APOPKA, Fla. – A use of force investigation found that an Apopka police officer didn't act improperly when he used force on a car burglary suspect but he and other officers violated department procedures in other ways.
The report released Monday stems from an arrest on July 30 that involved a suspect hitting his head on the concrete, causing him to temporarily lose consciousness and suffer a hairline fracture on his cheek.
Police said they were called to East Myrtle Street in reference to two men, later identified as Dalton Matthew Mosley and Billy Durrance, who were burglarizing vehicles in the area.
A perimeter was set up but, when officers were unable to locate the suspects after an extensive search, they decided to call off their efforts. Shortly thereafter, an officer located the men lying under a bush in a yard and notified other officers, the report said.
Baker arrested Durrance while Officer Kenyon Friedline attempted to arrest Mosley.
A captain who reviewed body camera video from the arrest said that Friedline and Mosley struggled, which caused them both to fall through a wooden fence. At some point, Friedline performed a leg sweep that resulted in Mosley hitting his head on the concrete sidewalk.
In body camera video, Friedline can be heard repeatedly cursing at Mosley during the altercation.
"You ready to go to (expletive) prison for a little while?" Friedline asks.
Moments later, he can be heard cursing again, saying, "Let's get these guys' (expletive) face on the (expletive) news."
The report claims that Friedline knew that Mosley lost consciousness after he hit his head on the concrete, but he never notified firefighters, who responded to the scene to treat Mosley and Durrance.
Officer Austin Bitter, whose body camera stopped recording as Mosley was unconscious on the sidewalk, took photographs of Mosley's injuries but never submitted them as part of a supplemental report, as he should have, according to documents.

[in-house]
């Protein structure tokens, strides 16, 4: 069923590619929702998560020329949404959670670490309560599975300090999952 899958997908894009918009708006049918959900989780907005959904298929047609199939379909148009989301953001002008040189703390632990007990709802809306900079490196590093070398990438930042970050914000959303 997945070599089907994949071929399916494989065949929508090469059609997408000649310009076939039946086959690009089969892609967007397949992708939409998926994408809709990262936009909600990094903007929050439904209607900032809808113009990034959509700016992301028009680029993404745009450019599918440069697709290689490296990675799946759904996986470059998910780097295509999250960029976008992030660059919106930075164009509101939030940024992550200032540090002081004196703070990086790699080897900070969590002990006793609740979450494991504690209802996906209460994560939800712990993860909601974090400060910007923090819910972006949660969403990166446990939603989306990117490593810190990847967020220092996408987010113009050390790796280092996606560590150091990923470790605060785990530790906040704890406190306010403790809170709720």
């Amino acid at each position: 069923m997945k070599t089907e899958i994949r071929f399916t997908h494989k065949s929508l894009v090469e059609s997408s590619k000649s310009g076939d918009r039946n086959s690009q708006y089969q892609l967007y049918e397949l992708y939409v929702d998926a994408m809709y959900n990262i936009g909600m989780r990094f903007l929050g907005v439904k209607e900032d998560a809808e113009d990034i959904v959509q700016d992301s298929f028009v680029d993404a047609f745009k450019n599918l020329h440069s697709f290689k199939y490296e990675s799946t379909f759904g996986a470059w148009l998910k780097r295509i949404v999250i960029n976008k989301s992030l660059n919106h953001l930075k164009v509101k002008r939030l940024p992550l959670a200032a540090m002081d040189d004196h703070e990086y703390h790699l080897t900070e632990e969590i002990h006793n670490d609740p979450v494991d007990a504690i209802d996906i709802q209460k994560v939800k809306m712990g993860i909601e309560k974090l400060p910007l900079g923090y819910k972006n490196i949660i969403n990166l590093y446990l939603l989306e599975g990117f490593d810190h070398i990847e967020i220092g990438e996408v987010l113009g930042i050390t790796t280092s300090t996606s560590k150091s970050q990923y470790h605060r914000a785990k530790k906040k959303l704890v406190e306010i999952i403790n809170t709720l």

While the internal investigation was underway, Apopka Police Chief Randy Fernandez had multiple conversations about the investigation, which is against department policy. Fernandez stepped down in February before he could be interviewed about abuse of power allegations against him.
The report shows the allegations of abuse of authority and sharing confidential information were not sustained.
Friedline was cleared of wrongdoing for use of force but he and other officers violated department policy in other ways. Below is a list of the allegations that were found to be credible, according to the report:
- Friedline behaved in an abusive and unprofessional way and exhibited "conduct unbecoming of an officer" by repeatedly cursing at Mosley. He failed to file a supplemental report after the arrest and he failed to keep his body camera on during the arrest.
- Bitter violated department procedure by failing to file a supplemental report, failing to upload photos of Mosley's injuries and by turning off his bodycamera video.
- Officer Christopher Clutter violated department policy by not notifying paramedics of the extent of Mosley's injuries and not including everything he witnessed in the supplemental report he filed about the arrest.
- Sgt. Daniel Colley violated department policy by not ensuring that photos from the scene were uploaded into the department's evidence system.
- Lt. Christopher Hanstein violated policy by failing to make sure all the reports were properly filed and contained accurate information.
An Apopka Police Department spokesperson said Friedline has not yet been punished.
Jeffrey Kaufman, an attorney for Mosley, provided the following statement about the report:
"While we greatly appreciation law enforcement, the acts committed against Dalton Mosley were absolutely unacceptable. We fully support the actions taken by The Apopka Police Department in response to this terrible occurrence, but wish proper training and accountability measures were in place before it happened. Based on the information we have received, it seems like a thorough investigation was done and we hope that all responsible parties will be held accountable," the statement read.